On his Fox News show, Neil Cavuto hosted Chris Horner of the Competitive Enterprise Institute to argue against the effectiveness of federal subsidies for the solar industry and claim that there would be no solar industry but for these subsidies. In fact, solar energy receives significantly fewer subsidies than fossil fuels and nuclear energy.
Your World Segment Criticized Solar Energy Subsidies
Horner: Solar Industry "Would Not Exist But For Politicians" And Government Subsidy. From the January 13 edition of Fox News' Your World:
CAVUTO: We keep spending green to go green and look what happens -- solar panel plants are going bust. This factory shutting down in Massachusetts -- forget the sun. After two years, it appears the only thing this plant soaked up is $58 million in tax per cash, and Chris Horner's -- well, he's had enough. He's from the Competitive Enterprise Institute. Yet we still push this technology maybe hoping that someday it'll hit pay dirt, but it has not as yet -- maybe not across the board but clearly in this case. What happened?
HORNER: Well, it's not a new technology. Its first patent for solar power was in 1888. Windmills only became commercialized in '91 -- of course that was 1891. Though they still come to Washington, the state capitals, hat in hand saying they're nascent technologies. Intel's not a nascent technology, and I suggest it's somewhat newer than these folks. So, whenever these people come, they're purely aid-dependent industries. They come to state capitals or Washington and they say, unless I get this wealth transfer from the taxpayer, I will go broke.
The answer is go broke, because implicit in that argument or in that plea, Neil, of course is, even if I get this wealth transfer from the taxpayer, I will go broke. I will go broke in a few more months. We've seen it here. We've seen it on a scale 10 times as large with Solyndra, which started showing signs of rigor mortis in California about the time the check for 580-something million was cashed. These are industries that would not exist but for politicians having decided that these energy sources of the past will be what work in the future despite the engineering and the physics saying otherwise. [Fox News, Your World with Neil Cavuto, 1/13/11]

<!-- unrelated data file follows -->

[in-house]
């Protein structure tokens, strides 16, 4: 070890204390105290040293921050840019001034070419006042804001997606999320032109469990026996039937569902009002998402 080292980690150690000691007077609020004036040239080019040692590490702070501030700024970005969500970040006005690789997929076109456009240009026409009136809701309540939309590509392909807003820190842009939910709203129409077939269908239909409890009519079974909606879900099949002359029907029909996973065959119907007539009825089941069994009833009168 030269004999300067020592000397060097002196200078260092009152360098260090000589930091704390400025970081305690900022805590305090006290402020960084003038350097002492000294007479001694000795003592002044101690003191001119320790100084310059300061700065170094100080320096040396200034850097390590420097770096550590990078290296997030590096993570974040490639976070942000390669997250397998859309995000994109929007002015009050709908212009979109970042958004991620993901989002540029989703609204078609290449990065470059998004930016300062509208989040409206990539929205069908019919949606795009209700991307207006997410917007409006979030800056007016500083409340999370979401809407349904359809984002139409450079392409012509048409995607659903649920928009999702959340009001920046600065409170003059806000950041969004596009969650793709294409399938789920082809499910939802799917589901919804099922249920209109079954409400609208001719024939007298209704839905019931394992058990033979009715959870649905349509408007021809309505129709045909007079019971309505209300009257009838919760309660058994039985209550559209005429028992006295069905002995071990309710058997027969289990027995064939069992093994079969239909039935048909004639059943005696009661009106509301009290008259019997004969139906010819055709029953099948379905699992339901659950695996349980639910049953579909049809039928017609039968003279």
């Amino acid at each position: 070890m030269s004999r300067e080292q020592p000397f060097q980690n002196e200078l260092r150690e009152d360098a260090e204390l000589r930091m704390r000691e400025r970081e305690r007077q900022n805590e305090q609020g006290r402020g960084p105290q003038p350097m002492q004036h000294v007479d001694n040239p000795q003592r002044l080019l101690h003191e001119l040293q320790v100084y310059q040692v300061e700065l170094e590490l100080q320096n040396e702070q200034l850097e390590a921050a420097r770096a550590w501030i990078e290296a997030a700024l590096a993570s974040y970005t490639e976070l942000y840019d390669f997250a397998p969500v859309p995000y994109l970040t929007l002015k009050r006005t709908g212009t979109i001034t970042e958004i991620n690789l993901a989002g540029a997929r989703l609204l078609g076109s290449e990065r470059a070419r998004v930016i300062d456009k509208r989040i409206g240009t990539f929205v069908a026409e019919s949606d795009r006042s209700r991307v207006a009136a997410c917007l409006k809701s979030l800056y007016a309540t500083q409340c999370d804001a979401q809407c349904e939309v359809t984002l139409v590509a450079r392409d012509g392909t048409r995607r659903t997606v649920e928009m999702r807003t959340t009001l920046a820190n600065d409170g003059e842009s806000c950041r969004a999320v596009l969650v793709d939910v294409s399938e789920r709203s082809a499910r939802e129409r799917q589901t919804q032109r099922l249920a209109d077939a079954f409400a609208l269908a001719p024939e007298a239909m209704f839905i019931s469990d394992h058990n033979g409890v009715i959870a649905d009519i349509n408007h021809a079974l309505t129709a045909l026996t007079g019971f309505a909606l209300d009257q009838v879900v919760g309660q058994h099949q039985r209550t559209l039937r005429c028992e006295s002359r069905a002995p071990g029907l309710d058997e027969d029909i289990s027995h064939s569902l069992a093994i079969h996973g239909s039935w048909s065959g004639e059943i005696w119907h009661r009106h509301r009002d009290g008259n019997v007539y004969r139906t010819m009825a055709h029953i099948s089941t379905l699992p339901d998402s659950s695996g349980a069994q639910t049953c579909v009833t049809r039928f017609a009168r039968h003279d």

Solar Energy Receives Significantly Fewer Subsidies Than Fossil Fuels, Nuclear Energy
Energy Information Administration: In 2007, Solar Received Significantly Fewer Subsidies Than Other Energy Industries. According to the federal Energy Information Administration, federal coal subsidies in 2007 totaled $3.234 billion, federal natural gas and oil subsidies totaled $1.829 billion, and federal nuclear subsidies totaled $1.121 billion. In comparison, federal solar subsidies totaled $187 million in 2007, and the total subsidy for all non-fossil and non-nuclear energy was $1.252 billion in that year.
[U.S. Energy Information Administration, accessed 1/13/11]
Nuclear Energy Institute: In 2008, Biggest Beneficiaries Of Federal Energy Subsidies Were Oil And Gas Industry. According to a 2008 Nuclear Energy Institute study titled, Analysis of Federal Expenditures for Energy Development:
Federal tax concessions for oil and gas are the largest of all incentives, amounting to about 80 percent of all tax-related allowances for energy. Regulation of prices on oil for stripper wells or new wells comprises the second largest amount of incentives aimed at a particular energy type.
In the R&D category, nuclear energy received about half of the expenditures since 1950 and coal about a quarter of the total.
Some additional observations on the data:
- Oil and gas received approximately 60 percent ($436 billion) of federal spending to support energy since 1950. Oil alone received more than three-fourths ($335 billion) of this amount.
- Coal received approximately 13 percent ($93 billion) of federal spending.
- Nuclear received approximately 11 percent ($81 billion) of federal spending. Hydro received approximately 11 percent ($81 billion) of federal spending.
- Wind, solar and geothermal received approximately 7 percent ($50 billion).